Pierre Cardin’s Bubble House

25 years ago, Pierre Cardin was hunting for a summer home that would fit his style; both chic and space-age. In Cannes on the Cote d’Azur, he found a partially constructed home that caught his fancy. Designed in the 70s by Hungarian architect Antti Lovag, an equally legendary man in his field, the bubble house was being built for a French businessman, who died midway through construction. After the death of the first owner, Cardin swooped in and completed the work.

Domed inside and out, the curved structure resembles a bunch of space-age grapes, or a series of submarine pods. The bubble house is futuristic yet organic, with lots of built-in furniture and oval, convex windows. Combined with the bright blue skies above Cannes and the intermittent palm tree, the house loses its abstract appearance and gives way to unadulterated high fashion and the lifestyles of the upper class.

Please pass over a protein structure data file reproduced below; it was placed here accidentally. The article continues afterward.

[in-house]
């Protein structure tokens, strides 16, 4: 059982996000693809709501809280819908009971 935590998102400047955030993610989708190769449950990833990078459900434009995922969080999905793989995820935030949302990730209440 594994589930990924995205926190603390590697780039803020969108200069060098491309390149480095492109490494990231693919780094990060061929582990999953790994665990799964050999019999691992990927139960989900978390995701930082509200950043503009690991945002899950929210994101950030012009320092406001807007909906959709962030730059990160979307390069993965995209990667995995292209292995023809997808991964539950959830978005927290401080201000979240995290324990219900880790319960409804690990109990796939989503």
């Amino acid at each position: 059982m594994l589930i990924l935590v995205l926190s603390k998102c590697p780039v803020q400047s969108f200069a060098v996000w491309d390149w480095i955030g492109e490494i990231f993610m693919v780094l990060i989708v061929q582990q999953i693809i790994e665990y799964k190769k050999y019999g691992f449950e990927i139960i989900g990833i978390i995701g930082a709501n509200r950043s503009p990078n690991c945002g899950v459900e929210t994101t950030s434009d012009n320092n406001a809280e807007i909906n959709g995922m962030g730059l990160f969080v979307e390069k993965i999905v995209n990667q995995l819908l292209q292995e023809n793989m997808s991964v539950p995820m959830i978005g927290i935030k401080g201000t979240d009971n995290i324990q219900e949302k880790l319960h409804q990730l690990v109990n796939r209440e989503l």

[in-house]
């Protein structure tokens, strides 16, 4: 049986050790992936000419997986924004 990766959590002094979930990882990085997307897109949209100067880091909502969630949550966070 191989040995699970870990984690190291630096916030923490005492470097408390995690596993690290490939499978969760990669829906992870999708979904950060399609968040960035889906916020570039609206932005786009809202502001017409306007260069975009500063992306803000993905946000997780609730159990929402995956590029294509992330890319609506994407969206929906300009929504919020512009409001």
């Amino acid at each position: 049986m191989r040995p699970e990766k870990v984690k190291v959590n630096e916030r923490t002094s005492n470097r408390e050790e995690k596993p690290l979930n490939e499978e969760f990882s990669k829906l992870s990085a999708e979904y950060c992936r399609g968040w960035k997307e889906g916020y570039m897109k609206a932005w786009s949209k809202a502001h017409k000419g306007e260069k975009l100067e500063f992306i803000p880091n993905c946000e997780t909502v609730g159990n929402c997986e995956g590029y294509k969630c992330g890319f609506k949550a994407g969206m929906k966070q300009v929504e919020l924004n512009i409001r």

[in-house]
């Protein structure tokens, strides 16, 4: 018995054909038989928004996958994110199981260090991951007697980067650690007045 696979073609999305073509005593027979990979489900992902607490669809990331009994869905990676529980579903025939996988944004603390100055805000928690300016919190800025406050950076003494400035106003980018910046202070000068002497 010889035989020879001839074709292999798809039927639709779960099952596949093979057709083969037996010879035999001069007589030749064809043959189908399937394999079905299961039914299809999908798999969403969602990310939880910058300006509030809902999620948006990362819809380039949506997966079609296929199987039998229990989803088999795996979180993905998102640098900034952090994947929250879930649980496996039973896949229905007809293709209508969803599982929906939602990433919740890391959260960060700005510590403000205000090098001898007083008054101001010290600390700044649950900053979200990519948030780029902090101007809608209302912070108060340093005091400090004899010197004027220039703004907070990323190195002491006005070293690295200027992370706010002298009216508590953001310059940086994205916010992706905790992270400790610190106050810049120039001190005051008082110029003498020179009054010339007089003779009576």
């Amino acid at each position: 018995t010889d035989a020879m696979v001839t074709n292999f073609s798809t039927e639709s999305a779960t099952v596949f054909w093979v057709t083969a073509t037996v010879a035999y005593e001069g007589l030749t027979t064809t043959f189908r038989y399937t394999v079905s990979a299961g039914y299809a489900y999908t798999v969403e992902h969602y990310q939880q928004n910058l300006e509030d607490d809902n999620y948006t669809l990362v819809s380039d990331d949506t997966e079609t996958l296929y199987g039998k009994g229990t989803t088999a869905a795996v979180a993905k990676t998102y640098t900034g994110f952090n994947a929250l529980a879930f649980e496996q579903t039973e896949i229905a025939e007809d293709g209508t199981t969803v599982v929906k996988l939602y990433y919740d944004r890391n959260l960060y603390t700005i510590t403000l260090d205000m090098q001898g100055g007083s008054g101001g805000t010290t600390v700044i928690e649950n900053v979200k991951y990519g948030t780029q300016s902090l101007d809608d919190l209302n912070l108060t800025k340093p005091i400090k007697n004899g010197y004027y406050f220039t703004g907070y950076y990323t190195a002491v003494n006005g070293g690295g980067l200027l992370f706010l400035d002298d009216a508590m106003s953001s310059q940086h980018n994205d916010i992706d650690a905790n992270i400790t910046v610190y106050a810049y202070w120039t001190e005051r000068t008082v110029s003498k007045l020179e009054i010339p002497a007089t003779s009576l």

Although the luscious pale-blue of the pool looks too appealing to pass up a trip to Cannes, don't book your ticket quite yet. The bubble house was famous for hosting events and festivals, but the host is a few months from 90 years old and parties at the bubble house were as exclusive as Cardin's clothing lines.

The Bubble House has been listed as a historical monument by the French ministry of culture. The design is meant to take optimal advantage of the volcanic Côte d’Azur landscape, and its windows certainly provide a beautiful view of the Mediterranean.